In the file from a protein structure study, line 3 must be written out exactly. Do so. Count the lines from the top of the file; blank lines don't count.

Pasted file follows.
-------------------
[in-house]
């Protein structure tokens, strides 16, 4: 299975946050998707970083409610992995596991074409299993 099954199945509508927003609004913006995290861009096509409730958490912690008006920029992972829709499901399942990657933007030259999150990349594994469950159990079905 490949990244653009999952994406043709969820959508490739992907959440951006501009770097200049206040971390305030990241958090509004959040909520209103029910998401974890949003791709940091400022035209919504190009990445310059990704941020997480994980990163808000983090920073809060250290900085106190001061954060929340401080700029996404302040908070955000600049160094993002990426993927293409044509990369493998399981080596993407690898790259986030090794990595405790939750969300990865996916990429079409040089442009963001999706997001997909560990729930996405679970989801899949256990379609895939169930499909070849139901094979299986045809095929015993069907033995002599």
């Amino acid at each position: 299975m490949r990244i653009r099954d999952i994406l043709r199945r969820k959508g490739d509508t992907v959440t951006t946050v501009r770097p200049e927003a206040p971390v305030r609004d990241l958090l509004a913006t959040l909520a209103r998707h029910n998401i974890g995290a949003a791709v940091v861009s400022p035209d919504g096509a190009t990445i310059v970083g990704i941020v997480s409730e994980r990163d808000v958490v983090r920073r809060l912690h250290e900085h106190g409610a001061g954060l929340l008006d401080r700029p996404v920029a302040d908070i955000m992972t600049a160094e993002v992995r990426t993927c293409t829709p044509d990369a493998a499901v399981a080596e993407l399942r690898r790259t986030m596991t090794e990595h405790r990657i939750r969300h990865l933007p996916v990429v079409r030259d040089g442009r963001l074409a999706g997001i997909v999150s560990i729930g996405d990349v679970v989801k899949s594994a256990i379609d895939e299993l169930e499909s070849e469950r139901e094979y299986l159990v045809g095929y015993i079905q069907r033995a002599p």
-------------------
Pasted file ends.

């Amino acid at each position: 299975m490949r990244i653009r099954d999952i994406l043709r199945r969820k959508g490739d509508t992907v959440t951006t946050v501009r770097p200049e927003a206040p971390v305030r609004d990241l958090l509004a913006t959040l909520a209103r998707h029910n998401i974890g995290a949003a791709v940091v861009s400022p035209d919504g096509a190009t990445i310059v970083g990704i941020v997480s409730e994980r990163d808000v958490v983090r920073r809060l912690h250290e900085h106190g409610a001061g954060l929340l008006d401080r700029p996404v920029a302040d908070i955000m992972t600049a160094e993002v992995r990426t993927c293409t829709p044509d990369a493998a499901v399981a080596e993407l399942r690898r790259t986030m596991t090794e990595h405790r990657i939750r969300h990865l933007p996916v990429v079409r030259d040089g442009r963001l074409a999706g997001i997909v999150s560990i729930g996405d990349v679970v989801k899949s594994a256990i379609d895939e299993l169930e499909s070849e469950r139901e094979y299986l159990v045809g095929y015993i079905q069907r033995a002599p």